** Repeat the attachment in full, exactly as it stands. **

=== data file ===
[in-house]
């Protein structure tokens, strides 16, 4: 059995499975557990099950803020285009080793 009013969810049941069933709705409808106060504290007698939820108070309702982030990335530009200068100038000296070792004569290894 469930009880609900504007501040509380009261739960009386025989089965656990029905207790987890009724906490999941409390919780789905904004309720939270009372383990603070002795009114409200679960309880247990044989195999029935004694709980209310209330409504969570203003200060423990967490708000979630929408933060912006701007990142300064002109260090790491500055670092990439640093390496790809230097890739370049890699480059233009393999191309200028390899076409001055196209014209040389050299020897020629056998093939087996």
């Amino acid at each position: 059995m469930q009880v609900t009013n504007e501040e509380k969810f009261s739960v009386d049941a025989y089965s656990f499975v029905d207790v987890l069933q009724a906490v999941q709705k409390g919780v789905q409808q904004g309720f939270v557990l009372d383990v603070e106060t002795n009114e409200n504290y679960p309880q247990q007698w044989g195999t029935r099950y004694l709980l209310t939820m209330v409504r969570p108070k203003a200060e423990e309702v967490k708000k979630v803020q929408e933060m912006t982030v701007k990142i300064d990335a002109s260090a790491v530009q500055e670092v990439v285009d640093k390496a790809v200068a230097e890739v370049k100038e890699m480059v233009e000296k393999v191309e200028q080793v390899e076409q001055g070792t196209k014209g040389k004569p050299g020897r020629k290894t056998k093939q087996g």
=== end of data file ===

[in-house]
């Protein structure tokens, strides 16, 4: 059995499975557990099950803020285009080793 009013969810049941069933709705409808106060504290007698939820108070309702982030990335530009200068100038000296070792004569290894 469930009880609900504007501040509380009261739960009386025989089965656990029905207790987890009724906490999941409390919780789905904004309720939270009372383990603070002795009114409200679960309880247990044989195999029935004694709980209310209330409504969570203003200060423990967490708000979630929408933060912006701007990142300064002109260090790491500055670092990439640093390496790809230097890739370049890699480059233009393999191309200028390899076409001055196209014209040389050299020897020629056998093939087996």
């Amino acid at each position: 059995m469930q009880v609900t009013n504007e501040e509380k969810f009261s739960v009386d049941a025989y089965s656990f499975v029905d207790v987890l069933q009724a906490v999941q709705k409390g919780v789905q409808q904004g309720f939270v557990l009372d383990v603070e106060t002795n009114e409200n504290y679960p309880q247990q007698w044989g195999t029935r099950y004694l709980l209310t939820m209330v409504r969570p108070k203003a200060e423990e309702v967490k708000k979630v803020q929408e933060m912006t982030v701007k990142i300064d990335a002109s260090a790491v530009q500055e670092v990439v285009d640093k390496a790809v200068a230097e890739v370049k100038e890699m480059v233009e000296k393999v191309e200028q080793v390899e076409q001055g070792t196209k014209g040389k004569p050299g020897r020629k290894t056998k093939q087996g």